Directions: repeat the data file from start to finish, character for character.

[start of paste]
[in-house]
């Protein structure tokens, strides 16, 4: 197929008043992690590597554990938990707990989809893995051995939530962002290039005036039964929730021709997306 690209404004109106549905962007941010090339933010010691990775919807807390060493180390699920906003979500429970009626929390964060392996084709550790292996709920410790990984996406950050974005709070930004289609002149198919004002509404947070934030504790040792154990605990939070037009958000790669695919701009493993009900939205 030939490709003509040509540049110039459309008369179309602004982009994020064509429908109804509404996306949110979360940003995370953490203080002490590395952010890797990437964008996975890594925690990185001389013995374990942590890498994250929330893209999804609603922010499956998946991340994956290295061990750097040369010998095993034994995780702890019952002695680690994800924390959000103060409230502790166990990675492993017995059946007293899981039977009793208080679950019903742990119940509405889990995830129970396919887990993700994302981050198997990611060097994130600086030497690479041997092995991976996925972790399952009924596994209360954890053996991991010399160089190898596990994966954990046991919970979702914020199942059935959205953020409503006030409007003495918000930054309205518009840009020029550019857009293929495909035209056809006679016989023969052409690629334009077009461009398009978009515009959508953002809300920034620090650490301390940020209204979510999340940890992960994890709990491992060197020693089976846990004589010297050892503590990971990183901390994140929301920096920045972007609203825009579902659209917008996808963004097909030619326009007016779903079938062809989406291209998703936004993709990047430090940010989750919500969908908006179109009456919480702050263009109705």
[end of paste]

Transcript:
[in-house]
């Protein structure tokens, strides 16, 4: 197929008043992690590597554990938990707990989809893995051995939530962002290039005036039964929730021709997306 690209404004109106549905962007941010090339933010010691990775919807807390060493180390699920906003979500429970009626929390964060392996084709550790292996709920410790990984996406950050974005709070930004289609002149198919004002509404947070934030504790040792154990605990939070037009958000790669695919701009493993009900939205 030939490709003509040509540049110039459309008369179309602004982009994020064509429908109804509404996306949110979360940003995370953490203080002490590395952010890797990437964008996975890594925690990185001389013995374990942590890498994250929330893209999804609603922010499956998946991340994956290295061990750097040369010998095993034994995780702890019952002695680690994800924390959000103060409230502790166990990675492993017995059946007293899981039977009793208080679950019903742990119940509405889990995830129970396919887990993700994302981050198997990611060097994130600086030497690479041997092995991976996925972790399952009924596994209360954890053996991991010399160089190898596990994966954990046991919970979702914020199942059935959205953020409503006030409007003495918000930054309205518009840009020029550019857009293929495909035209056809006679016989023969052409690629334009077009461009398009978009515009959508953002809300920034620090650490301390940020209204979510999340940890992960994890709990491992060197020693089976846990004589010297050892503590990971990183901390994140929301920096920045972007609203825009579902659209917008996808963004097909030619326009007016779903079938062809989406291209998703936004993709990047430090940010989750919500969908908006179109009456919480702050263009109705």